It is yet a further purpose of the present invention to provide for a new and improved holographic textile fiber that is active, thus capable of changing the wavelengths and corresponding color of light reflected, due to a change in the indices of refraction under the influence of a external voltage.
It is a still further purpose of the present invention to provide for a new and improved holographic textile fabric, including a plurality of holographic textile fibers, that in combination generate varying interference patterns resulting in varying colors, patterns and images.
Briefly stated, provided is a textile fiber that selectively absorbs and reflects different wavelengths of light, using the interference properties of light to accomplish this. A plurality of these textile fibers in combination form a holographic textile fabric. The plurality of textile fibers are characterized as including a central core and a plurality of layers of an optical media overcoating the central core. A plurality of interference patterns are created as a result of an incident light upon the plurality of holographic fibers, that in combination form colors, patterns and images.
The novel features believed characteristic of the invention are set forth in the claims. The invention itself, however, as well as other features and advantages thereof will be best understood by reference to detailed descriptions which follow, when read in conjunction with the accompanying drawings, wherein:
FIG. 1 is cross-sectional view of a prior art multi-layer interference coating filter device;
FIG. 2 is a cross-sectional view of a passive holographic fiber according to the present invention;
FIG. 3 is a cross-sectional view of an active holographic fiber according to the present invention; and
FIG. 4 is an alternate embodiment of an active holographic fiber including a polymer dispersed liquid crystal (PDLC) core material according to the present invention.
Holographic textile fibers can be utilized as clothing fibers that selectively absorb or reflect different wavelengths of light using layers of transparent optical media with differing indices of refraction. When these layers of differing indices of refraction are positioned correctly with respect to incident light, colors, patterns and images are formed by the resulting interference patterns. This is standard in holograms and multi-layer interference coatings. Holograms use patterns of varying index of refraction to create an interference pattern which replicates an object and forms a three-dimensional image. Multi-layer interference coatings are designed to selectively reflect a particular band of wavelengths, while transmitting others. When utilizing a plurality of these holographic optical fibers to form a holographic textile fabric, the resulting interference patterns of the plurality of holographic textile fibers form varying colors, patterns, and images, and thus can be utilized to form displays in textile fabrics, more particularly in clothing.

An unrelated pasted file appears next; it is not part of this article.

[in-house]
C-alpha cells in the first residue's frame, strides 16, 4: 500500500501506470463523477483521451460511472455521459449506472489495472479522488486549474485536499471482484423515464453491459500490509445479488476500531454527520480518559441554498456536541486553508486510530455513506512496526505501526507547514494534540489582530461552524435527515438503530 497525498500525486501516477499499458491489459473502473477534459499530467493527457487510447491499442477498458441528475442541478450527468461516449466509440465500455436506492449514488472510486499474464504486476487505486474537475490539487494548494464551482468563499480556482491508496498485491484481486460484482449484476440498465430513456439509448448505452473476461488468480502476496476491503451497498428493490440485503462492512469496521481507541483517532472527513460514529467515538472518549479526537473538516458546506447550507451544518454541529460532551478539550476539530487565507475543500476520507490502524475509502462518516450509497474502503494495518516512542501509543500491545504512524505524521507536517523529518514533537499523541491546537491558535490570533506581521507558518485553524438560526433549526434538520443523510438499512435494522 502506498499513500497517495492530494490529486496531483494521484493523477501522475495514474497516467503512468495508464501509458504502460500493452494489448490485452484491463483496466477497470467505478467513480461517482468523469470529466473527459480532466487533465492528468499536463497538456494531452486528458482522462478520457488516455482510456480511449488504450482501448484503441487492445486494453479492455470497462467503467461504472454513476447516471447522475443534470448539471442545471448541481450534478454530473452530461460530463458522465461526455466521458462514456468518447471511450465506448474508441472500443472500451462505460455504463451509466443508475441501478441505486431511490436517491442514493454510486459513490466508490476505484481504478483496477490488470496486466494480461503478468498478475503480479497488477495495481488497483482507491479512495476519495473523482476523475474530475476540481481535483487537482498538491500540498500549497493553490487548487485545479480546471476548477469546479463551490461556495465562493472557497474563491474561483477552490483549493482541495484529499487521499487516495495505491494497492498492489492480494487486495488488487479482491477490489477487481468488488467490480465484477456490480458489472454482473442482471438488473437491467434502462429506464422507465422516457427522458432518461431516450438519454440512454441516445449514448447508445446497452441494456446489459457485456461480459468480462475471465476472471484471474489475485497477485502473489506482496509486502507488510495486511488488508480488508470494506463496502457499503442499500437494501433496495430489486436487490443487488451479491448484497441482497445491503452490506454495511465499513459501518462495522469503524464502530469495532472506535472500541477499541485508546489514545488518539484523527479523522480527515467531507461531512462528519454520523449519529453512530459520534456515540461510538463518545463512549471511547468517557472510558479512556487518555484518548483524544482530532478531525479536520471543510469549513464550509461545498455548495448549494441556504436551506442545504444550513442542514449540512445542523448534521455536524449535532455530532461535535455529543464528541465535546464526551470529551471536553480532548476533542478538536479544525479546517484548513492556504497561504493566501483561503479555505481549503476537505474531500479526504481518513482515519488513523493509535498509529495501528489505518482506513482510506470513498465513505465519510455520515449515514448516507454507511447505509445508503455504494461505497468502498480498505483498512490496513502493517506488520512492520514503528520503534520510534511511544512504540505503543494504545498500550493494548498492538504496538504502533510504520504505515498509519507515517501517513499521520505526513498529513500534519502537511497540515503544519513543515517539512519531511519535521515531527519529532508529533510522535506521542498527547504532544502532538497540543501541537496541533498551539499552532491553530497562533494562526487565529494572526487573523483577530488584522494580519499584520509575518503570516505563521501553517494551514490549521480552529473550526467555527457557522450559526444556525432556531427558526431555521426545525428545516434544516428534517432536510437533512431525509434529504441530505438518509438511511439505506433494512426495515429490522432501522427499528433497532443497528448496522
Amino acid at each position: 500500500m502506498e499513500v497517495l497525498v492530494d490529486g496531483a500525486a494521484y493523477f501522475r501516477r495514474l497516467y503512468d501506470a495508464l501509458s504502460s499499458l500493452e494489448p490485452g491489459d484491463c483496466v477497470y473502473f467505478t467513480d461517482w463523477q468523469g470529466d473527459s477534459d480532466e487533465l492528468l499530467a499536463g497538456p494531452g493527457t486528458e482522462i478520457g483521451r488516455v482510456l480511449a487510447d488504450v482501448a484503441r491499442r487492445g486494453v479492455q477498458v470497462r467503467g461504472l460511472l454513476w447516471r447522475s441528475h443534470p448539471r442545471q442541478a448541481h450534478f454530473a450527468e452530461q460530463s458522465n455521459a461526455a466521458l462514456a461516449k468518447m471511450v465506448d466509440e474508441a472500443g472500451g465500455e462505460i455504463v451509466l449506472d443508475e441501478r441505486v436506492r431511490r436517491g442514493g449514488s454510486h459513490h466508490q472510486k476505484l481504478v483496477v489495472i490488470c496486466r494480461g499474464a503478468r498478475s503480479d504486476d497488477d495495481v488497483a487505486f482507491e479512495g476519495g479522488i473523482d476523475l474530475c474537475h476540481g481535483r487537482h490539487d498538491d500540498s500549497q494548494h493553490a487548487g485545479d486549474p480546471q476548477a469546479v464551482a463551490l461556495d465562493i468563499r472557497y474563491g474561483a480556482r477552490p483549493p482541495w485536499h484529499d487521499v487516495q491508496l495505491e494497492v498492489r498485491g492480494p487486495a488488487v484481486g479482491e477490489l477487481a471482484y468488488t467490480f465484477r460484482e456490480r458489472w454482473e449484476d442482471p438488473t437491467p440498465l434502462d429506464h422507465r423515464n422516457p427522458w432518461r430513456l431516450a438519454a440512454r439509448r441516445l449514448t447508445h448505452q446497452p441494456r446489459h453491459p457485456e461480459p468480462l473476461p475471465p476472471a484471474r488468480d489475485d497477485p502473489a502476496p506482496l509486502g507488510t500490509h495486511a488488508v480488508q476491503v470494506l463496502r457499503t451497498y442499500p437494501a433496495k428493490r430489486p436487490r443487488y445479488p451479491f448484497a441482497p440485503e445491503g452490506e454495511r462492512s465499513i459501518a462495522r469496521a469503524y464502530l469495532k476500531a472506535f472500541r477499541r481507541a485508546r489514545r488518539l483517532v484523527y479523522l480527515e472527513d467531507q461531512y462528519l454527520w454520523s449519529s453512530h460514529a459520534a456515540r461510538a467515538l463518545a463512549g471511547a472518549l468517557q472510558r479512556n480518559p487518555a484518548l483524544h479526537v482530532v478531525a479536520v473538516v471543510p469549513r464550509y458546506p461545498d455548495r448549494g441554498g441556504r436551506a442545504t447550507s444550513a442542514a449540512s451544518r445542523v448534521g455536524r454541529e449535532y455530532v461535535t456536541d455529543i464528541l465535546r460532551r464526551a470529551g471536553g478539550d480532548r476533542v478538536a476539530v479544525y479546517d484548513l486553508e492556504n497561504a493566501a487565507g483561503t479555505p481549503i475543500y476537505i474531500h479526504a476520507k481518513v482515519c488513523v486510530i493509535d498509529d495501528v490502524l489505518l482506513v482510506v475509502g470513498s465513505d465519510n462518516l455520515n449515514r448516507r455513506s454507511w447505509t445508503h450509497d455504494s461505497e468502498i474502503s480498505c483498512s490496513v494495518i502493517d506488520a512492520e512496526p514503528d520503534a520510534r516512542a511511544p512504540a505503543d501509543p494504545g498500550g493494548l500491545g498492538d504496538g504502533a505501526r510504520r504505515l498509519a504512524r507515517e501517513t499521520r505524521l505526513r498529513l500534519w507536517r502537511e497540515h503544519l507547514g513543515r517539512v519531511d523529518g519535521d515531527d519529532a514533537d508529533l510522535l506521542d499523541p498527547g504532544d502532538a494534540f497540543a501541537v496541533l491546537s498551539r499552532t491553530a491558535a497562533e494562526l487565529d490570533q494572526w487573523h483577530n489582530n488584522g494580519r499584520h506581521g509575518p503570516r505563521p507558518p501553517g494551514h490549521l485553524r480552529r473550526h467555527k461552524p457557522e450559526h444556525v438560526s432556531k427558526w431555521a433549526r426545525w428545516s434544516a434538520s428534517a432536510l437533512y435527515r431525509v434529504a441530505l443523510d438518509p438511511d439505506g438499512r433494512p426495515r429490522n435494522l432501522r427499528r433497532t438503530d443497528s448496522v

Referring now to FIG. 1 illustrated is a prior art multi-layer filter device 10, including a multi-layer interference coating 12 formed on a glass substrate 14. As illustrated, multi-layer interference coating 12 includes a first layer 16 having an index of refraction of n2 and a thickness of d2, a second layer 18 having an index of refraction of n1 and a thickness of d1, a third layer 20 having an index of refraction of n2 and a thickness of d2 and a fourth layer 22 having an index of refraction of n1 and a thickness of d1. In this particular example, device 10 is designed where an incident light 24 is composed of first wavelength, red light, second wavelength, green light and third wavelength blue light. Multi-layer interference coating 12 composed of layers 16, 18, 20 and 22 is deposited on an uppermost surface 15 of glass substrate 14. The indices of refraction, n1 and n2, and the thicknesses, d1 and d2, of multi-layer overcoating 12, composed of the plurality of layers of optical media, are chosen such that third wavelength, blue light 26 is transmitted and first wavelength, red light and second wavelength, green light, 28 are reflected. Accordingly, dependent upon the chosen indices of refraction and thickness of multi-layer overcoating 12, specific wavelengths of light will be transmitted and specific wavelengths of light will be reflected through filter device 10.